The areas around Rio Rancho and Bernalillo were again quite arid, receiving only between 2 and 3 inches of rainfall.
From June 15 to September 30, the Sunport recorded 32 days of measurable rainfall.
However, only two of those days dropped more than half an inch.
On July 20th, a thunderstorm hit the eastern parts of the city with some very heavy rainfall, with rainfall rates of 3 to 4 inches per hour.
This storm sent water rushing through the arroyos.
“The amount of water that was in the flood channel this afternoon could possibly be some of the deepest and fastest flowing bodies of water I’ve ever seen,” said Tom Ruiz, spokesman for the Albuquerque Fire Department.
5 people were swept away and unfortunately only 2 were saved.
Then, just a week later, another severe thunderstorm with heavy rains that resulted in two more people being carried away and only one being rescued.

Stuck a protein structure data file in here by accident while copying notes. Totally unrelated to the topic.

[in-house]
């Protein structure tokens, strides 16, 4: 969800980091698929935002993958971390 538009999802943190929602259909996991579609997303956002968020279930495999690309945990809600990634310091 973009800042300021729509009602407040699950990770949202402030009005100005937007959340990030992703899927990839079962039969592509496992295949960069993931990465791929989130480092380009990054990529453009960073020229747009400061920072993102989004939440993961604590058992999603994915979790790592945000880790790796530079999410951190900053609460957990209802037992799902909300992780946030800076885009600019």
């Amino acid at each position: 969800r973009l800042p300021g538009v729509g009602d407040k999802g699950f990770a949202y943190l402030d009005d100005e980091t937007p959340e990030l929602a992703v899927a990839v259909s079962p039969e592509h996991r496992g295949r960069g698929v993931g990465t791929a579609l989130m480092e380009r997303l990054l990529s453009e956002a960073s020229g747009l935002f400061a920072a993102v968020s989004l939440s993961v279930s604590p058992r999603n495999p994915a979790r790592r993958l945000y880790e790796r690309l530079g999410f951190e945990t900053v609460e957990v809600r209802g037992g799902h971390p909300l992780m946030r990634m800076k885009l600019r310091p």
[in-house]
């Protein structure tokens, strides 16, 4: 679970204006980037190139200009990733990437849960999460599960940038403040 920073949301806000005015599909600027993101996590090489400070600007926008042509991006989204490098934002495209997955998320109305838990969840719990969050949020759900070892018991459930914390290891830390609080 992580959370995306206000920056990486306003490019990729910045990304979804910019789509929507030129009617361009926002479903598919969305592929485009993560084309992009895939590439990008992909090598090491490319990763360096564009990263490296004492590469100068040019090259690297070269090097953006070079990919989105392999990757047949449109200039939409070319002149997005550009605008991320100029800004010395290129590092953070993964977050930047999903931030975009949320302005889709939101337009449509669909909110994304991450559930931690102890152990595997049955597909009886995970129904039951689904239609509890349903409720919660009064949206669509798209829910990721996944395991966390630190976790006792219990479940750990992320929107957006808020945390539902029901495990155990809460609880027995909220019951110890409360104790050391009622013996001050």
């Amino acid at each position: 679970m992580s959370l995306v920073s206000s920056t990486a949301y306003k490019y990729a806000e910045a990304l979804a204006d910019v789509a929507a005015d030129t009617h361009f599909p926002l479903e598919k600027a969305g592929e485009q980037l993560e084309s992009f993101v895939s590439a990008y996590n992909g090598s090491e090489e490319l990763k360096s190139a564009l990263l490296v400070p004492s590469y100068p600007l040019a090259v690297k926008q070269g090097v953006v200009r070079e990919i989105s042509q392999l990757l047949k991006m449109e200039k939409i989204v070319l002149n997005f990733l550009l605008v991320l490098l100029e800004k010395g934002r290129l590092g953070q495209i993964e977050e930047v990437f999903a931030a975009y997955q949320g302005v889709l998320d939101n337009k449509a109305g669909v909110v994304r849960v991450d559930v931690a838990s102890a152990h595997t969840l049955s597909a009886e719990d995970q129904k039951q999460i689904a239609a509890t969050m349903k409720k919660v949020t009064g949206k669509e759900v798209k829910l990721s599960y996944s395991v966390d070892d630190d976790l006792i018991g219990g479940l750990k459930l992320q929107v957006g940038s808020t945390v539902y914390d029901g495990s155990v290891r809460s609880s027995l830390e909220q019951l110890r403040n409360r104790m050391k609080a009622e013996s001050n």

According to the National Weather Service, this is the deadliest monsoon in the Albuquerque area in recent history.
Two of the best monsoons in Albuquerque in the last 15 years were in 2013 and 2006.
During the 2013 monsoons, everyone on the subway took in at least 5 inches of rainfall and some had more than 10 inches. It was 2013 when the Sunport had its wettest 7-day rainfall since June 1933 – just over 3.10 inches of rain were recorded.
2006 was the wettest monsoon on record for the Albuquerque subway, with nearly 9½ inches of rain recorded at Sunport from June 15 to September 30.